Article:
sFTP: Restrict SSH users

Step-by-Step descriptions of how to do things.
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^rooker
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sFTP: Restrict SSH users

Post by ^rooker »

This HowTo shows how to setup a Debian/Ubuntu based Linux server in a way that allows some users to have full SSH access, while others can only access their home folders by sFTP.

NOTE: The first steps (1-3) must only be executed once per system. :!:

1) Create the group "ftpusers"

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$ groupadd -r ftpusers
2) Add "sftp-server" binary as shell:
As root run:

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$ echo "/usr/lib/sftp-server" >> /etc/shells
3) Modify your sshd_config for chroot:
Add the following block to your /etc/ssh/sshd_config file:
# Restrict FTP-only users:
Match Group ftpusers
ChrootDirectory /home/%u
X11Forwarding no
AllowTcpForwarding no
ForceCommand internal-sftp
Don't forget to restart your sshd for these changes to take effect:

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$ service ssh restart
4) Create a new user
...and add it to "ftpusers", and change its shell to "sftp-server".

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$ usermod -a -G ftpusers USERNAME
$ usermod -s /usr/lib/sftp-server USERNAME
Then set root as the owner of the USERNAME's home folder. This is required for chroot to work.

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$ chown root ~USERNAME
$ chmod 755 ~$USERNAME
That should be it. 8)
Now you can serve sFTP accounts without worrying about users wandering around on your server...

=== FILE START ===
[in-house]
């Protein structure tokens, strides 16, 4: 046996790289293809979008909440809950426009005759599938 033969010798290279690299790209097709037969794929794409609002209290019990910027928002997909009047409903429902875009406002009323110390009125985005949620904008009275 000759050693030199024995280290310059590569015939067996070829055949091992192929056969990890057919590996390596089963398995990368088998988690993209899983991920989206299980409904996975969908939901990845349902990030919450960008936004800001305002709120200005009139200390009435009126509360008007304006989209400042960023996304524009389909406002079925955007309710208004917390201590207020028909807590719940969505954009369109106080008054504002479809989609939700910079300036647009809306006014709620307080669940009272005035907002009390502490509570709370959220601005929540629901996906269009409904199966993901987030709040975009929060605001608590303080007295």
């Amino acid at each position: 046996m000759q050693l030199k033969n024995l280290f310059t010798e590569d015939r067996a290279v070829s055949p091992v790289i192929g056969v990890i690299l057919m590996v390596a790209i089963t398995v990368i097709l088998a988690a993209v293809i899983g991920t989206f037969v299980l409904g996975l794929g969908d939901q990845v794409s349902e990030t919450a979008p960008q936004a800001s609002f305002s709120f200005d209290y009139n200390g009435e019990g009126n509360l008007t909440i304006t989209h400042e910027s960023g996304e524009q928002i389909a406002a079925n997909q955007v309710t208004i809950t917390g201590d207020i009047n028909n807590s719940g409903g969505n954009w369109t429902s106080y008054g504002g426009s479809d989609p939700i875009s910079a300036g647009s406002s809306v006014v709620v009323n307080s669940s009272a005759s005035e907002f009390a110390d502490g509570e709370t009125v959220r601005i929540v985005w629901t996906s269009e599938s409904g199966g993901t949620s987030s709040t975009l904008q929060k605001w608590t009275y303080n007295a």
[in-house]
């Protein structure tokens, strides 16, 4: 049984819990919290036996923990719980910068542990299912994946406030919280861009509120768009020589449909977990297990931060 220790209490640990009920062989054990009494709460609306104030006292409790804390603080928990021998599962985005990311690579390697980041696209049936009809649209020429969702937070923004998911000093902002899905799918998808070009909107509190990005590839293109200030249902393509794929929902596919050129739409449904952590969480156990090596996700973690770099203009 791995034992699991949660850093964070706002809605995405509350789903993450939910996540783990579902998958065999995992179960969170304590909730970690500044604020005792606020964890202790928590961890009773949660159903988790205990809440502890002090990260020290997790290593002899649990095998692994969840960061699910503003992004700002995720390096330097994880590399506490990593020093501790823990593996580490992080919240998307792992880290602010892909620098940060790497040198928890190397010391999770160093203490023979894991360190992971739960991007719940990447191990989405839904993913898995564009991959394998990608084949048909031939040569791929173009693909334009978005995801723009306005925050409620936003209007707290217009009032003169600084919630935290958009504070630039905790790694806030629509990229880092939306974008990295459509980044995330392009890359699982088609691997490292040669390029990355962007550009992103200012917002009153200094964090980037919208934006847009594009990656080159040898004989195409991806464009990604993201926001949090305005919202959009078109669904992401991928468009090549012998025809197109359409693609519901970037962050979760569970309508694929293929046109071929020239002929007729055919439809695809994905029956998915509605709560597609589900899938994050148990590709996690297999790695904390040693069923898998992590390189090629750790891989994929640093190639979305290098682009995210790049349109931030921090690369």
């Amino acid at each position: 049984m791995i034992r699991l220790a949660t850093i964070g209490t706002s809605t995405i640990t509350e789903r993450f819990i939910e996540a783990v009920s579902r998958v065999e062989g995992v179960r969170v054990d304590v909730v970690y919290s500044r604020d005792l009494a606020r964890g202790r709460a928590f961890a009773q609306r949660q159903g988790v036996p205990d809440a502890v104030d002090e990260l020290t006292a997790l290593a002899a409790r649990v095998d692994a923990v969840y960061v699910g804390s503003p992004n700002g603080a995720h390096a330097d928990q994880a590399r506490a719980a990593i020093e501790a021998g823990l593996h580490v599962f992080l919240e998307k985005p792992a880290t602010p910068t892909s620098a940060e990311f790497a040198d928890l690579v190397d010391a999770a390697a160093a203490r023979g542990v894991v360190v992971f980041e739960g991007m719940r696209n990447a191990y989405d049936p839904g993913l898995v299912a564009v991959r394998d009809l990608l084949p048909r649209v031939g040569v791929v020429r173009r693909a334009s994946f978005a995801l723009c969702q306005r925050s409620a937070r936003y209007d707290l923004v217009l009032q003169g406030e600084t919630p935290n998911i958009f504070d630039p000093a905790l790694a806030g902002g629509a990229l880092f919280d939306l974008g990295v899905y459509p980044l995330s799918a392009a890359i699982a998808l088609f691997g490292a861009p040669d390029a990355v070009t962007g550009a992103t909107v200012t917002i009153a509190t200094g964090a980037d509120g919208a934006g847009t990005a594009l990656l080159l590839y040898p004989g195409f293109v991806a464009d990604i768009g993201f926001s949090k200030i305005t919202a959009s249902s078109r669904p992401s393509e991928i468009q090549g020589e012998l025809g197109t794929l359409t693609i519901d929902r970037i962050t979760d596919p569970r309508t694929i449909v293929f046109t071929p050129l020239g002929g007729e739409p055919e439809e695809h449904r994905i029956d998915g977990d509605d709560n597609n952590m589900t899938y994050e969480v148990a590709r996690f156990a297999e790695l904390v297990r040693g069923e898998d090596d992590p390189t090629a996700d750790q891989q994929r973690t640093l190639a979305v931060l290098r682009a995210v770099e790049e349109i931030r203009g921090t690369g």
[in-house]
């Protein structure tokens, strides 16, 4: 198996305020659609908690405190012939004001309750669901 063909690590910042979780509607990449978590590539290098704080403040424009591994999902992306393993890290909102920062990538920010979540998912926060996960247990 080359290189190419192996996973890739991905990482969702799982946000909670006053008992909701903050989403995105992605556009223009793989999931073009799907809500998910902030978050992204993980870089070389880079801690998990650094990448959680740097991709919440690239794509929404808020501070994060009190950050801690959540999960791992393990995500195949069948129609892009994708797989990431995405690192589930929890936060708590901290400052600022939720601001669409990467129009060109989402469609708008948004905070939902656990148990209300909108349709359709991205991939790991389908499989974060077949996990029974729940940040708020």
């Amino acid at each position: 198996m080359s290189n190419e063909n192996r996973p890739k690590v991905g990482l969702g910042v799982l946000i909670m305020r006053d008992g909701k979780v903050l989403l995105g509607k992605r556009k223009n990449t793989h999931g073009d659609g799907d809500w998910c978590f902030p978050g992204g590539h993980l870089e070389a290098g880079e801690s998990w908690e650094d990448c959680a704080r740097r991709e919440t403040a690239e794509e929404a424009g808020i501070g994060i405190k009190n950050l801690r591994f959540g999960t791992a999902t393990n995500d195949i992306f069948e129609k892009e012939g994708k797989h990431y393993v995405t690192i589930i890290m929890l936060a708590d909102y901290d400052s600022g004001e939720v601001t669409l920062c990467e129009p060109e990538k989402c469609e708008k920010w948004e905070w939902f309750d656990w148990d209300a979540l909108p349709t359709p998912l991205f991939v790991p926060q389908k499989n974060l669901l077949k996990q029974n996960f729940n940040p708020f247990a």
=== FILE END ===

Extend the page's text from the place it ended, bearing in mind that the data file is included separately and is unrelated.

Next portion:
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Jumping out of an airplane is not a basic instinct. Neither is breathing underwater. But put the two together and you're traveling through space!
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^rooker
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BASH Script

Post by ^rooker »

If you intend to write a BASH script for creating new users like that, here's how you get the HOME folder of another user:

Code: Select all

HOME=$(eval echo ~"$USERNAME")
:D
Jumping out of an airplane is not a basic instinct. Neither is breathing underwater. But put the two together and you're traveling through space!
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^rooker
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Bad ownership of home directory

Post by ^rooker »

If an error message like this appears when trying to login over sFTP, then things are not correctly configured:
Connection reset by peer
Could not connect to server
In /var/log/auth.log, a corresponding entry could look like this:
fatal: bad ownership or modes for chroot directory "/home/USERNAME"
The chroot target directory must be owned by root - and there must not be group write permissions to that folder.

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Jumping out of an airplane is not a basic instinct. Neither is breathing underwater. But put the two together and you're traveling through space!
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